One year full-time or two years part-time
War and conflict are two of the constants of modern life. They have played a major part in recent history and continue to dominate much of the international agenda. Whilst we may deplore this and do all we can to prevent future wars, it is important to explore what psychological effect they have on both soldiers and civilians. This course is designed to explore how people protect themselves against extreme or prolonged stress, to analyse their consequences and to discuss what can be done to mitigate or resolve psychological disorders experienced in conflict.
How both soldiers and civilians prepare themselves, cope during times of conflict, and adjust to peacetime life are core issues of the MSc War & Psychiatry. Find out more from Professor Edgar Jones; Programme Leader of this ground-breaking programme at the Institute of Psychiatry, Psychology & Neuroscience at King’s College London.
Further information available from email@example.com.
This multi-disciplinary Masters’ explores the psychological impact of war in its broadest sense. Taking a comparative perspective, it draws cultural comparisons between the British experience and other nations with a recent history of conflict. Key themes include:
- The expression and nature of post-combat disorders (such as shell shock, the effects of Agent Orange, Gulf War syndrome or mild Traumatic Brain Injury) from the Crimean War to today.
- A critical examination of treatments for post-trauma injuries, including ‘forward psychiatry’, to assess their effectiveness and outcomes.
- The recent phenomenon of post-traumatic stress disorder (PTSD): either an organic phenomenon that has always existed or a culturally-conditioned expression of distress.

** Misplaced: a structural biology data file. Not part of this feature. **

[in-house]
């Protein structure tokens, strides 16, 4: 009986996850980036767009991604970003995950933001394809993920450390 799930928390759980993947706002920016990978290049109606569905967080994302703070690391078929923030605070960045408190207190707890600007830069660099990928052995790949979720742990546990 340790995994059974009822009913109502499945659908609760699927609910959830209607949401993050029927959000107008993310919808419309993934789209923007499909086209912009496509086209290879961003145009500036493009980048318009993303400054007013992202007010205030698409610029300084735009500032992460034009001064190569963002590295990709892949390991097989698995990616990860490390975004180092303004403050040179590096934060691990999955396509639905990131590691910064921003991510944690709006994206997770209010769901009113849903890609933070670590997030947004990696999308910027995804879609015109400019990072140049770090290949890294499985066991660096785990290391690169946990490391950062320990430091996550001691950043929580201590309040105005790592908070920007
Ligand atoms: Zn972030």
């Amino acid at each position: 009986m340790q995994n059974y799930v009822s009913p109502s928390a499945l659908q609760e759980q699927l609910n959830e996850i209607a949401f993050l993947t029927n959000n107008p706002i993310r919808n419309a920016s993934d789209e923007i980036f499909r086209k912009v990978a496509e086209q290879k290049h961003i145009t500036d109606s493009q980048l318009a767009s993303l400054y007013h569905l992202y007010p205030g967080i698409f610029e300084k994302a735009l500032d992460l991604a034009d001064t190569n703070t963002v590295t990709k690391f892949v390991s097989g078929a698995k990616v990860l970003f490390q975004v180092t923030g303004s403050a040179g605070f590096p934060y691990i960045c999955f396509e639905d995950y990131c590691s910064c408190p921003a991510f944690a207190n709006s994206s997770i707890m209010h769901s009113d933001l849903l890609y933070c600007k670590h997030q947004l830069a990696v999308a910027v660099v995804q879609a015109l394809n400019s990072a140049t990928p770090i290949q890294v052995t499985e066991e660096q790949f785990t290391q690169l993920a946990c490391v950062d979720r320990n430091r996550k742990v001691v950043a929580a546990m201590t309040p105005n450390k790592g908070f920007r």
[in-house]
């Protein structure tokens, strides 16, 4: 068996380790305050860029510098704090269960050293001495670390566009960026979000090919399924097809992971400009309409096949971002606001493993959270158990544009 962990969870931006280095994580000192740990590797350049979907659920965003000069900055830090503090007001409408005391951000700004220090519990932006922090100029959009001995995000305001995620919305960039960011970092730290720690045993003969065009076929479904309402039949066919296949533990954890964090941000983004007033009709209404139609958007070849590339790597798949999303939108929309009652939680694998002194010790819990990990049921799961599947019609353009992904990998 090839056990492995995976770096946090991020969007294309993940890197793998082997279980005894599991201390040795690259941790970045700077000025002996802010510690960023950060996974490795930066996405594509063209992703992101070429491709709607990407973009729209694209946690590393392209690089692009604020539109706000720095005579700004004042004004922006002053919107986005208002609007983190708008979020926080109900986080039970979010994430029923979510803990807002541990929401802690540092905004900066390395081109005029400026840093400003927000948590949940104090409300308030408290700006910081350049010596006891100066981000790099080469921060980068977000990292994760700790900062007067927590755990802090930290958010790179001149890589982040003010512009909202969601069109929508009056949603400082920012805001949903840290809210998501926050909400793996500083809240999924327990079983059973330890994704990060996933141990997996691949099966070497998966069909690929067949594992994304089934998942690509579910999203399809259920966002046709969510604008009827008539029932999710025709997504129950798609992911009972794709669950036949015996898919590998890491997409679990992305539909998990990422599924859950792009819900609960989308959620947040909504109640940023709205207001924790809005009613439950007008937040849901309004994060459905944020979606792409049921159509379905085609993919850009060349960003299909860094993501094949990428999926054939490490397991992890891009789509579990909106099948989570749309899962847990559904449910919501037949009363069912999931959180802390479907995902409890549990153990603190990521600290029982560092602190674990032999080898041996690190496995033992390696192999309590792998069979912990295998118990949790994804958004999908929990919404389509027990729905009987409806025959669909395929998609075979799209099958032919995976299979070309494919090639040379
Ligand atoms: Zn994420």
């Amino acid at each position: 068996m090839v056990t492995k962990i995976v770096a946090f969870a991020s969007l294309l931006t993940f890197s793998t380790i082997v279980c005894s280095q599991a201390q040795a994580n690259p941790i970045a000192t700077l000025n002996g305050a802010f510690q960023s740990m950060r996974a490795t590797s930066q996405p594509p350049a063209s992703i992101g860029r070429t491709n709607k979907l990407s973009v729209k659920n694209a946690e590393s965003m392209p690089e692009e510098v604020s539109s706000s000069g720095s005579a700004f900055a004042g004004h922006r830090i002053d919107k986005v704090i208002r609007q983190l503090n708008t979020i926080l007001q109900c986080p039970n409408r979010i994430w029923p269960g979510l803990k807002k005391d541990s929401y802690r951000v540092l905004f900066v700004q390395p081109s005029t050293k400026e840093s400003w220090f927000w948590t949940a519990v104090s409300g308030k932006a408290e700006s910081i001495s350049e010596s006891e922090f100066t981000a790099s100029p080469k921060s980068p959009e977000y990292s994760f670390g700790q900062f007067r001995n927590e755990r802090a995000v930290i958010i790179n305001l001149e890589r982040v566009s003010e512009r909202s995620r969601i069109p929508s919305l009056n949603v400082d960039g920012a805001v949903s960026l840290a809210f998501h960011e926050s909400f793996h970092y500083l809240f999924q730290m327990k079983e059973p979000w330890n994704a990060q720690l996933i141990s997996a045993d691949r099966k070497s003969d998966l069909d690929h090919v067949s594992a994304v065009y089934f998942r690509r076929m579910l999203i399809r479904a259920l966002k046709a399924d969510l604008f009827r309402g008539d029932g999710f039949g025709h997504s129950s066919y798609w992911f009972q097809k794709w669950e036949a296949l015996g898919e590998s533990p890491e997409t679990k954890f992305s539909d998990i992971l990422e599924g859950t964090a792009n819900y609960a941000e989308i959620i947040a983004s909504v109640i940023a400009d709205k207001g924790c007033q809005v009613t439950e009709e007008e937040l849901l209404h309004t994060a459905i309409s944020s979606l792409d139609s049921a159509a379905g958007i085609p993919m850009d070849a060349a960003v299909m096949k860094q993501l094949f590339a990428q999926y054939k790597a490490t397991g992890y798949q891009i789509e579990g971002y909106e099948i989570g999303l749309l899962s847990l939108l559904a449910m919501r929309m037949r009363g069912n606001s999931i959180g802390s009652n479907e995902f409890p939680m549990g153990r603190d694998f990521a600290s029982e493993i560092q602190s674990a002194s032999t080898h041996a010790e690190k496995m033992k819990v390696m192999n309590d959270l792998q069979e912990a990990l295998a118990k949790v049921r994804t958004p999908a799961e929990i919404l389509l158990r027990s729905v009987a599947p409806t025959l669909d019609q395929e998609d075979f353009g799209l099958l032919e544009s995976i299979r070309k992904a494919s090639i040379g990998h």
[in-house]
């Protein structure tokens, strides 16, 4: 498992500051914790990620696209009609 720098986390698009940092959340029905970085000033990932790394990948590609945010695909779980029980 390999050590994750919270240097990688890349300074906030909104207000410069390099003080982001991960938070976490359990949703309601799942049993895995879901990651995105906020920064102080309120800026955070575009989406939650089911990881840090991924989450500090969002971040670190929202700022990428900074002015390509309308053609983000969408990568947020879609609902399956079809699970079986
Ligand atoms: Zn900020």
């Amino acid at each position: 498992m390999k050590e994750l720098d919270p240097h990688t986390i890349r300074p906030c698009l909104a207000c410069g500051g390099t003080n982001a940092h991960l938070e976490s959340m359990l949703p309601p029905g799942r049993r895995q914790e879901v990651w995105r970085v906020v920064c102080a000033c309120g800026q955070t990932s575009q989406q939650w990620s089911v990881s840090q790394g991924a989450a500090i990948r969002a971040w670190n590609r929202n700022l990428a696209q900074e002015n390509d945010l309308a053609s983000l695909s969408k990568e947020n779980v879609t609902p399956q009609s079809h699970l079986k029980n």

- The impact of war and terrorism on civilians; is the public inherently resilient or psychologically vulnerable?
- Screening for vulnerability to psychological disorders (attempts to identify soldiers who are likely to breakdown in combat).
- Veterans’ pressure groups and the issue of financial compensation for war-related psychiatric injury.
- The psychological effects of chemical, biological and nuclear weapons.
- Combat motivation, morale and breakdown in battle.
- Law and the ethics of military psychiatry.
- The literary perspective: the impact of culture on post-combat disorders.
From October 2012, the MSc in War and Psychiatry offered a new option module ‘Civilians and Extreme Trauma: The Impact of Warfare, Disasters and Political Repression’. With twenty seminars, this course covers the following topics: cross cultural perspectives on the impact of trauma, folk illnesses and Trauma: Susto, Espanto and Frija, the impact of forced migration, the impact of detention, interrogation and brainwashing, political repression and torture, principles of trauma focused treatment, the impact of Evacuation, the impact of war on children, ageing and the impact of early trauma, terrorism and its consequences, genocide and its survivors, guidelines for intervening in psychosocial emergencies, resilience in individuals and communities, treatment of refugees, asylum seekers and IDPs, humanitarian assistance workers: the impact of caring, and community engagement and recovery.
The course is designed for all students of whatever background who have a special interest in military psychiatry or civilians subjected to psychological trauma. It is multi-disciplinary and purposely seeks to recruit from diverse backgrounds.
Professor Edgar Jones Professor of the History of Medicine and Psychiatry at the Institute of Psychiatry and King’s Centre for Military Health Research.
Trustee of The Centre for Applied Research and Evaluation International Foundation (Careif).
Centre for Psychiatry: Wolfson Institute of Preventive Medicine: Barts and The London, Queen Mary’s School of Medicine & Dentistry.